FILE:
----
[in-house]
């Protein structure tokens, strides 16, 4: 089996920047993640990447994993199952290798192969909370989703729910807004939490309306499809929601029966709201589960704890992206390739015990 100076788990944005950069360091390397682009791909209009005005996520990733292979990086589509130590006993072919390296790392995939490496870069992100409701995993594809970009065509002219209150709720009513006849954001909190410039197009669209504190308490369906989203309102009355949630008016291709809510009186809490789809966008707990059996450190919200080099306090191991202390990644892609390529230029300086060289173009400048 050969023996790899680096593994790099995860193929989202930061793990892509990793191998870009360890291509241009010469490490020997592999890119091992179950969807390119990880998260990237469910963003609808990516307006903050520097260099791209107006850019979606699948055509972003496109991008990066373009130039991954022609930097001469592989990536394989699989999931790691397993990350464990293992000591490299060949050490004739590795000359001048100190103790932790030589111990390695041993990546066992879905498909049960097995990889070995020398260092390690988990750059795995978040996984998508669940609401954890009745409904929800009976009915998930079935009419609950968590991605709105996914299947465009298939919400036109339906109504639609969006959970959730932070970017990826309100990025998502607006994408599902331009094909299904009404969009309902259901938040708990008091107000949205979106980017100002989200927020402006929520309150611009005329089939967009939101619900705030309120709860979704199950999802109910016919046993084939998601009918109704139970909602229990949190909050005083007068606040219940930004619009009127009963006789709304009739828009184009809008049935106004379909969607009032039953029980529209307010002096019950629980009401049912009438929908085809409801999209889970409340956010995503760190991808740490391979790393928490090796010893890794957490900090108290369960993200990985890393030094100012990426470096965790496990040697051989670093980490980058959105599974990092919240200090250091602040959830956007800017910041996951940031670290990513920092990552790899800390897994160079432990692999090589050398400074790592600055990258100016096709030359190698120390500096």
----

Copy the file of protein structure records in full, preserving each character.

[in-house]
């Protein structure tokens, strides 16, 4: 089996920047993640990447994993199952290798192969909370989703729910807004939490309306499809929601029966709201589960704890992206390739015990 100076788990944005950069360091390397682009791909209009005005996520990733292979990086589509130590006993072919390296790392995939490496870069992100409701995993594809970009065509002219209150709720009513006849954001909190410039197009669209504190308490369906989203309102009355949630008016291709809510009186809490789809966008707990059996450190919200080099306090191991202390990644892609390529230029300086060289173009400048 050969023996790899680096593994790099995860193929989202930061793990892509990793191998870009360890291509241009010469490490020997592999890119091992179950969807390119990880998260990237469910963003609808990516307006903050520097260099791209107006850019979606699948055509972003496109991008990066373009130039991954022609930097001469592989990536394989699989999931790691397993990350464990293992000591490299060949050490004739590795000359001048100190103790932790030589111990390695041993990546066992879905498909049960097995990889070995020398260092390690988990750059795995978040996984998508669940609401954890009745409904929800009976009915998930079935009419609950968590991605709105996914299947465009298939919400036109339906109504639609969006959970959730932070970017990826309100990025998502607006994408599902331009094909299904009404969009309902259901938040708990008091107000949205979106980017100002989200927020402006929520309150611009005329089939967009939101619900705030309120709860979704199950999802109910016919046993084939998601009918109704139970909602229990949190909050005083007068606040219940930004619009009127009963006789709304009739828009184009809008049935106004379909969607009032039953029980529209307010002096019950629980009401049912009438929908085809409801999209889970409340956010995503760190991808740490391979790393928490090796010893890794957490900090108290369960993200990985890393030094100012990426470096965790496990040697051989670093980490980058959105599974990092919240200090250091602040959830956007800017910041996951940031670290990513920092990552790899800390897994160079432990692999090589050398400074790592600055990258100016096709030359190698120390500096």